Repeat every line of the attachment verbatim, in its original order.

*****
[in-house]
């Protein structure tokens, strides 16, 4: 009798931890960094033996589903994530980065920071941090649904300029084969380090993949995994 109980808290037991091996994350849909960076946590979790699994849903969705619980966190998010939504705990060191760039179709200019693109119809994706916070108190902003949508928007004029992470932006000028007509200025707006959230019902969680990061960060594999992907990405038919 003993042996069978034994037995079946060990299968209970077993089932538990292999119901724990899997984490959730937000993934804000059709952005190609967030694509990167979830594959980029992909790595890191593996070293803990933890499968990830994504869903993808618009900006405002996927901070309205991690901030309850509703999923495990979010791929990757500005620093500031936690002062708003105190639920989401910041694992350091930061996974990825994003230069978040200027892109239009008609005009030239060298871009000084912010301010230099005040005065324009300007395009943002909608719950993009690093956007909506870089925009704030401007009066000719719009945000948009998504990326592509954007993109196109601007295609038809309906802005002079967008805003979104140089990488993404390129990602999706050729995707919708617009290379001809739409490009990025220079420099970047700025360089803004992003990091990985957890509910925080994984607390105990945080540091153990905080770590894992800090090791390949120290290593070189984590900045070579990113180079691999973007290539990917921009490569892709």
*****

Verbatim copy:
[in-house]
């Protein structure tokens, strides 16, 4: 009798931890960094033996589903994530980065920071941090649904300029084969380090993949995994 109980808290037991091996994350849909960076946590979790699994849903969705619980966190998010939504705990060191760039179709200019693109119809994706916070108190902003949508928007004029992470932006000028007509200025707006959230019902969680990061960060594999992907990405038919 003993042996069978034994037995079946060990299968209970077993089932538990292999119901724990899997984490959730937000993934804000059709952005190609967030694509990167979830594959980029992909790595890191593996070293803990933890499968990830994504869903993808618009900006405002996927901070309205991690901030309850509703999923495990979010791929990757500005620093500031936690002062708003105190639920989401910041694992350091930061996974990825994003230069978040200027892109239009008609005009030239060298871009000084912010301010230099005040005065324009300007395009943002909608719950993009690093956007909506870089925009704030401007009066000719719009945000948009998504990326592509954007993109196109601007295609038809309906802005002079967008805003979104140089990488993404390129990602999706050729995707919708617009290379001809739409490009990025220079420099970047700025360089803004992003990091990985957890509910925080994984607390105990945080540091153990905080770590894992800090090791390949120290290593070189984590900045070579990113180079691999973007290539990917921009490569892709």